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APPLING SWORD FAQ

You can still donate to the Appling Sword Campaign!
Even though the sword has been purchased, there is more to do. Help us conserve the sword, build a display stand, and create educational programs around the sword and Daniel Appling's heroics. Donate now!

What is the Appling Sword?

The sword is an elaborate ceremonial sword purchased by the General Assembly in 1814 to be presented to Daniel Appling, a hero of the War of 1812. Appling died before the sword could be presented, so the legislature voted to keep the sword and display it in the Governor’s Office “as a lasting monument to [Appling’s] fame, and a grateful proof of the sensibility with which Georgia cherishes the recollection of the patriotic services of her citizens.” The sword was forged by the finest craftsmen and contains the inscription, “ PRESENTED, by the State of Georgia, to her son, the brave and gallant Lieut. Colonel Daniel Appling, of the U.S. Army, for his cool and deliberate valor displayed throughout the action of the 30th of May, 1814, at Sandy Creek, when he succeeded in capturing a superior British force.”


When did the sword leave the Governor’s Office?

In 1883 one of the legislators noted that Appling’s “sword of honor” was not being cared for adequately and so the legislature voted to deposit the sword “in the archives of the Georgia Historical Society…until the State shall have provided a proper archives department.”

 


When did the sword leave the Georgia Historical Society?

In 1906 the legislature retrieved the Appling Sword (along with several other artifacts) from the Historical Society and sent it to be displayed in Georgia’s building at the Jamestown Exposition (the fair that celebrated the 300th anniversary of the founding of Jamestown).   

Did the sword ever return from Jamestown?
No one knows. There is evidence that some of the artifacts were not returned from Jamestown, but there is no record of what happened to the sword specifically. The state established an archives in 1918, and the sword should have gone to the archives at that time, but there is no positive proof in either the records of the Georgia Archives or the Georgia Historical Society that this happened. A thorough search of the records shows no mention of the sword after 1907 except in a few notes (written in the 1980s) conjecturing that the sword may have been lost or stolen. Was the sword stolen?No one knows how the sword left state custody. It is possible that the sword was removed in a valid manner—the professional practices that govern how a museum or archives removes items from its collection did not develop until the 1970s, so the sword could have been removed from state custody after 1907 in a way that was legitimate at the time.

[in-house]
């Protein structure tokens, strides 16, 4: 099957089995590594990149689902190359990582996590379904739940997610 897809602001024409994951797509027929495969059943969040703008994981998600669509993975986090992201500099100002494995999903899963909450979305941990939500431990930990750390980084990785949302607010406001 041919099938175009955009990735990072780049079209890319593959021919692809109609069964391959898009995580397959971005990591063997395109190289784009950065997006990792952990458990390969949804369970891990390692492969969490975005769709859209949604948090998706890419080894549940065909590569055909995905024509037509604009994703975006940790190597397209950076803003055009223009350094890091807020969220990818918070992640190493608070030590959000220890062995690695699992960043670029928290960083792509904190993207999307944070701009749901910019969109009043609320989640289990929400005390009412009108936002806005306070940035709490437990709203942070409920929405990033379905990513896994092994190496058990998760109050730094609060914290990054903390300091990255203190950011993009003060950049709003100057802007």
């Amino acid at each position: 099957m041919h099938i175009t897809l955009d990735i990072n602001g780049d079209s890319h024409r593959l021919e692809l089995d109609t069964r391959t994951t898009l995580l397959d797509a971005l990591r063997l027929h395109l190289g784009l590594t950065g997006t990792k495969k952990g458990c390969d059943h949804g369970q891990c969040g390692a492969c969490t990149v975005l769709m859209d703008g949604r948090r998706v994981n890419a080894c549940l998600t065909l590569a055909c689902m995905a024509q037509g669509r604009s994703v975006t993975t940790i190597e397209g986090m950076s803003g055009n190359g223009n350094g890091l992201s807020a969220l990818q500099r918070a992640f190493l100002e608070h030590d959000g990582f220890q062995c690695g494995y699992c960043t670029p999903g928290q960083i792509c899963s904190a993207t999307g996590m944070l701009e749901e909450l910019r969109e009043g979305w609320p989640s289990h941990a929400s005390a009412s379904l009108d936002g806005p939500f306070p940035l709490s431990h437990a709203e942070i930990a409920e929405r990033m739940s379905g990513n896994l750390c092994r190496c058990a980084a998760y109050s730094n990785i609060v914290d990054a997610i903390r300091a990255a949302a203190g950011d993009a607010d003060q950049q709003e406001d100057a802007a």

Where is the sword now?
The sword is owned by an antiques dealer outside of Georgia, who has offered to work with the state to see the sword returned to Georgia.

Why was Appling a hero?

During the War of 1812 Daniel Appling was sent with his rifleman and some Indian allies to sneak around a British blockade and deliver the cannon needed to build three warships. The British learned of the plan and sent a large force to intercept Appling. Rather than withdraw, Appling hid his men in the woods along the creek and ambushed the British troops. His small force defeated over 200 British troops, capturing 143, and the vital warships were supplied. Later in the war, Appling and only 110 riflemen managed to delay 8,200 British troops during the Battle of Plattsburgh. Appling’s heroics helped win what is considered the most decisive battle of the War of 1812.






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Supporting Organizations: The Appling Sword Campaign

  • United States Daughters of 1812, State of Georgia
  • Sons of 1812
  • Friends of Georgia Archives and History
  • Georgia Division United Daughters of the Confederacy
  • Jamestown Society, 1st Georgia Company
  • National Society Order of Founders and Patriots
  • National Society Sons and Daughters of the Pilgrims, Georgia Branch
  • Colonial Dames Seventeenth Centruy
  • First Families of Georgia
  • National Society Daughters of the Union 1861-1865, Georgia (Robert Martin Fox) Chapter
  • National Soceity Daughters of Founders & Patriots of America, Georgia Chapter
  • Georgia Society, Sons of the American Revolution
  • Marquis de Lafayette Chapter, Sons of the American Revolution
  • Millennium Gate Museum
  • Georgia State Society, Dames of the Court of Honor
  • Georgia State Society, National Society DAR

 

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